WASHINGTON (Reuters) - Federal law enforcement authorities have charged 57 people with stealing $175 million from an aid program meant to help small businesses weather pandemic lockdowns, officials said on Thursday, adding that they are eyeing hundreds more suspected cases of fraud.
Officials said they have identified 500 individuals who may have defrauded the $660 billion Paycheck Protection Program (PPP) and that, in many cases, criminal rings had worked together to steal funds from the program. The Justice Department along with other agencies would focus more closely on this organized criminal activity, officials said.
“The involvement of these rings isn’t surprising, but it is particularly troubling to us here at the department, we will be focusing on these types of cases, going forward,” acting assistant Attorney General Brian Rabbitt said during a press conference.
Officials said they believed fraud in the program was “significant” but declined to estimate what proportion of the funds, which were passed by Congress as part of a $3 trillion pandemic rescue package, had been stolen.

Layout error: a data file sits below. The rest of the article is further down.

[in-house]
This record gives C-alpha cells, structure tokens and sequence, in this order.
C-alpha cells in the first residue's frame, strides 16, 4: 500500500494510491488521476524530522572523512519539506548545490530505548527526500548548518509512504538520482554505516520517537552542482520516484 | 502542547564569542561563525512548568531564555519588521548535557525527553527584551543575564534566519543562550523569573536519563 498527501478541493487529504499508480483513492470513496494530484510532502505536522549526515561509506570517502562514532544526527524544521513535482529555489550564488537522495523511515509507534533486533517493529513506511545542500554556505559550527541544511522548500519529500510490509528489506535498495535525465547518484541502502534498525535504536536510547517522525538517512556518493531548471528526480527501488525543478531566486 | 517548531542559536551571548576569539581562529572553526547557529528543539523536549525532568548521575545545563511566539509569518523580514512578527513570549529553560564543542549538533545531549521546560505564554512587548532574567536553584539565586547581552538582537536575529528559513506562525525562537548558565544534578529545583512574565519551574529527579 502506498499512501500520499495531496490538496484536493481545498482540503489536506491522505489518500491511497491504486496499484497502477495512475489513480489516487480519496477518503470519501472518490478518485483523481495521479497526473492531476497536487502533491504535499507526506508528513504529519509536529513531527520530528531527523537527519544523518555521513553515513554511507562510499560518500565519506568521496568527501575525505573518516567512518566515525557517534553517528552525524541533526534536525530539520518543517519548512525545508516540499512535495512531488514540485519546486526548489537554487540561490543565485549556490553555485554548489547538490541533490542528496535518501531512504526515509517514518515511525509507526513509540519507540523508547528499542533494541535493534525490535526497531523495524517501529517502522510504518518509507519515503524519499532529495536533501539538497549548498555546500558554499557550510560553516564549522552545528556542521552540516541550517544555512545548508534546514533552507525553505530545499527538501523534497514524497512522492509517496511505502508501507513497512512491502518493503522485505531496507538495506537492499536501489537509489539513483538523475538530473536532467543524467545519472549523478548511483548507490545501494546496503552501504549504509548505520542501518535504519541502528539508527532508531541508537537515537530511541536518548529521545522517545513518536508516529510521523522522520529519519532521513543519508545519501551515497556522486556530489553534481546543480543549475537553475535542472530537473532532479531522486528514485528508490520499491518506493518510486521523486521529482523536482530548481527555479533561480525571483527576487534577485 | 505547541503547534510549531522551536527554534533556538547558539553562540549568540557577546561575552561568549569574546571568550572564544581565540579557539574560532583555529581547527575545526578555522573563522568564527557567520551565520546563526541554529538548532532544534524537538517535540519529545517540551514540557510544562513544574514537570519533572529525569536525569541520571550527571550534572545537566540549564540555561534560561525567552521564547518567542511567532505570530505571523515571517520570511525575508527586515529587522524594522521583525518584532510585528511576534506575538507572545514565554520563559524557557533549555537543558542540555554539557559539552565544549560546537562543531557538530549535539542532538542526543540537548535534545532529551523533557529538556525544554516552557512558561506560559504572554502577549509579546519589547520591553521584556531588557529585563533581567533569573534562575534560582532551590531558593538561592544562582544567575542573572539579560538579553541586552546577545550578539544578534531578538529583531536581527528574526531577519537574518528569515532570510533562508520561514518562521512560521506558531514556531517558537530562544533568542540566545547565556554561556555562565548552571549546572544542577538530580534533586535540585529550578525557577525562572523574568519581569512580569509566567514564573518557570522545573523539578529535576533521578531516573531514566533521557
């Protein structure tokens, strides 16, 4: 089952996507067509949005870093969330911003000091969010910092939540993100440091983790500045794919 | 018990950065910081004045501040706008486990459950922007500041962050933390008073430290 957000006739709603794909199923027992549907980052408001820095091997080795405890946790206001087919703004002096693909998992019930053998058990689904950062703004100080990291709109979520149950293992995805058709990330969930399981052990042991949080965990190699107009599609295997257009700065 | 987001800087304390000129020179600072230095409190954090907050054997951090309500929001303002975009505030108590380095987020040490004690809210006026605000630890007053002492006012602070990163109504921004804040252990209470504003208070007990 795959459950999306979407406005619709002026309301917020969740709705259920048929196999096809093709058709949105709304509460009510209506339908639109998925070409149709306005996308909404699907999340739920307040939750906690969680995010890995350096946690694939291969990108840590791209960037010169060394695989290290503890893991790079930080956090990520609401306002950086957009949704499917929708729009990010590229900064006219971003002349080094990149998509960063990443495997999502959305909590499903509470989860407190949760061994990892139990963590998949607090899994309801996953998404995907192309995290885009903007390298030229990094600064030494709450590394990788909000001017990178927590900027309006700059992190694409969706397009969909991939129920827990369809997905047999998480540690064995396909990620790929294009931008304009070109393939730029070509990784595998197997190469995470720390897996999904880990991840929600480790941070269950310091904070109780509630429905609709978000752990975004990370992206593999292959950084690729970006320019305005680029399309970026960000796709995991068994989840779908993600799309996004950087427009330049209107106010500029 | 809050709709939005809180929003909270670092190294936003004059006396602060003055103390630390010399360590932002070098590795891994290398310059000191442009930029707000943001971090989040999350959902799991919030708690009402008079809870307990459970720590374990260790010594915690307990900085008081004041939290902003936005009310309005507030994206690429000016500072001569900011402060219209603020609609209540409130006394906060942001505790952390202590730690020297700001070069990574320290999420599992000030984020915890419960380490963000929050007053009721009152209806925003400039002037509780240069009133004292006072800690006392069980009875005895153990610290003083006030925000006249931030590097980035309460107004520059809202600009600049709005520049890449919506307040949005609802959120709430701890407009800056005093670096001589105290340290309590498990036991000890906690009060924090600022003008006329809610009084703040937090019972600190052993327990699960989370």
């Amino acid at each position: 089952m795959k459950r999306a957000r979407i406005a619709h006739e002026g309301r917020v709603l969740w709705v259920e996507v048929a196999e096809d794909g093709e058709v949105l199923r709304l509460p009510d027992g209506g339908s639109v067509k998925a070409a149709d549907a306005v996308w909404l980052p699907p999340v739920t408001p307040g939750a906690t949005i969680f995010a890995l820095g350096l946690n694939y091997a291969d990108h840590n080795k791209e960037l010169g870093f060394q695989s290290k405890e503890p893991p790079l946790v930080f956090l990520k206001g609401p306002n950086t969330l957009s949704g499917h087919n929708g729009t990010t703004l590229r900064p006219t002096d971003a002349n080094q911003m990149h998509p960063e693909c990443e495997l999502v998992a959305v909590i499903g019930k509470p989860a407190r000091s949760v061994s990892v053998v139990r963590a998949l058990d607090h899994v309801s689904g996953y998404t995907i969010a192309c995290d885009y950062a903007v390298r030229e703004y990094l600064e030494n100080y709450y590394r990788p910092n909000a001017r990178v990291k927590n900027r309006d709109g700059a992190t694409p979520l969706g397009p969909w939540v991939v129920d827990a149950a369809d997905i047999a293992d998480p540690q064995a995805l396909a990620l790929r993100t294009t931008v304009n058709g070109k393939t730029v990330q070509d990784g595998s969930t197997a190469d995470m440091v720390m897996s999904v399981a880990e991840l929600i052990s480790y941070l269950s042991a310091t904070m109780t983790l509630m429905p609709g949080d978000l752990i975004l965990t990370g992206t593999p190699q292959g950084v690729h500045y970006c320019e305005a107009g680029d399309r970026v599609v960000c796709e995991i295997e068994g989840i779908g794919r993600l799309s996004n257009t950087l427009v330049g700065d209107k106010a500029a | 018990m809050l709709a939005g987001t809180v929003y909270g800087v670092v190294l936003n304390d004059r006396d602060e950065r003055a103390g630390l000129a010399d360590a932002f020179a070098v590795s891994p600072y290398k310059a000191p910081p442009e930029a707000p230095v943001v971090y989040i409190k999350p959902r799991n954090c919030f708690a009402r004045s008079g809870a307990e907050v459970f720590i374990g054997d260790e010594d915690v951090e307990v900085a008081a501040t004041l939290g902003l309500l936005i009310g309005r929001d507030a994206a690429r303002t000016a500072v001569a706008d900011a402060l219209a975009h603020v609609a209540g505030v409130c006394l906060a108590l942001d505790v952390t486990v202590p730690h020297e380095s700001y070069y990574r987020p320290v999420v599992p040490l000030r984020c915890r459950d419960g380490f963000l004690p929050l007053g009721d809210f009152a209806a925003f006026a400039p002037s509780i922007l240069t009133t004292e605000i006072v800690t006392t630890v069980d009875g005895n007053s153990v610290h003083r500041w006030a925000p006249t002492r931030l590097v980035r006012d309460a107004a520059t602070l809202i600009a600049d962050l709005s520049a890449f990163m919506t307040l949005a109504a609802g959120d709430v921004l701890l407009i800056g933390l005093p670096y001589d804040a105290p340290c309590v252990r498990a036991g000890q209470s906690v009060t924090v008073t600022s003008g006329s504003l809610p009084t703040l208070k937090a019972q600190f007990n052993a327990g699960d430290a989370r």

A congressional panel last week said it had identified tens of thousands of the program’s 5.2 million loans that may have been defrauded or misused, amounting to potentially billions of taxpayer funds.
This week, JPMorgan Chase & CoJPM.N, which dished out nearly $30 billion PPP loans, said it was working with law enforcement after identifying cases of customers "misusing" the funds.
Senator Marco Rubio, chair of the Senate’s small business committee, on Thursday wrote to JPMorgan CEO Jamie Dimon asking for more details on the potential fraud and what the bank was doing to mitigate it.
Law enforcement officials have been working with lenders to identify problematic loans and on Thursday said they were using cutting edge data analytics technology which they had honed here on corporate and healthcare fraud probes to quickly identify red flags.
“You cannot hide from these digital and paper trails” Internal Revenue Service criminal investigations chief James Lee warned fraudsters at the briefing.
Reporting by Doina Chicau and Mark Hosenball; writing by Michelle Price; Editing by David Gregorio
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